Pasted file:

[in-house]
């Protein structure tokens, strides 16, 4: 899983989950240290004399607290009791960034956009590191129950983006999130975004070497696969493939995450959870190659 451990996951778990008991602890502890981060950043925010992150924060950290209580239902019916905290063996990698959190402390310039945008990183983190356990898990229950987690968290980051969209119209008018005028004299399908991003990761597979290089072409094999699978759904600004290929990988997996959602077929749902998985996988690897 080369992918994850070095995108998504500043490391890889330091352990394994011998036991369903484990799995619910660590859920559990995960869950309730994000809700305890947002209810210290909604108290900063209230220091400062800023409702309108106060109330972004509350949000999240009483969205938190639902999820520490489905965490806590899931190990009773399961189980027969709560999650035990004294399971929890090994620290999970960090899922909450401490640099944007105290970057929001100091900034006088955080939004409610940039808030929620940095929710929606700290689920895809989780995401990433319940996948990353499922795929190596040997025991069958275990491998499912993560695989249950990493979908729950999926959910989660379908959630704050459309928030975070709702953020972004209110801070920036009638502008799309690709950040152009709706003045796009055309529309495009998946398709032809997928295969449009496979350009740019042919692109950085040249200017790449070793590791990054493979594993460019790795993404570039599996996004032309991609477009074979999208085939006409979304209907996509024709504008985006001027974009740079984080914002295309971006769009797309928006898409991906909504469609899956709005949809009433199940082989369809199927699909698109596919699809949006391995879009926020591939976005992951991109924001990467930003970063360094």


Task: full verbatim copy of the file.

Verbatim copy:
[in-house]
């Protein structure tokens, strides 16, 4: 899983989950240290004399607290009791960034956009590191129950983006999130975004070497696969493939995450959870190659 451990996951778990008991602890502890981060950043925010992150924060950290209580239902019916905290063996990698959190402390310039945008990183983190356990898990229950987690968290980051969209119209008018005028004299399908991003990761597979290089072409094999699978759904600004290929990988997996959602077929749902998985996988690897 080369992918994850070095995108998504500043490391890889330091352990394994011998036991369903484990799995619910660590859920559990995960869950309730994000809700305890947002209810210290909604108290900063209230220091400062800023409702309108106060109330972004509350949000999240009483969205938190639902999820520490489905965490806590899931190990009773399961189980027969709560999650035990004294399971929890090994620290999970960090899922909450401490640099944007105290970057929001100091900034006088955080939004409610940039808030929620940095929710929606700290689920895809989780995401990433319940996948990353499922795929190596040997025991069958275990491998499912993560695989249950990493979908729950999926959910989660379908959630704050459309928030975070709702953020972004209110801070920036009638502008799309690709950040152009709706003045796009055309529309495009998946398709032809997928295969449009496979350009740019042919692109950085040249200017790449070793590791990054493979594993460019790795993404570039599996996004032309991609477009074979999208085939006409979304209907996509024709504008985006001027974009740079984080914002295309971006769009797309928006898409991906909504469609899956709005949809009433199940082989369809199927699909698109596919699809949006391995879009926020591939976005992951991109924001990467930003970063360094």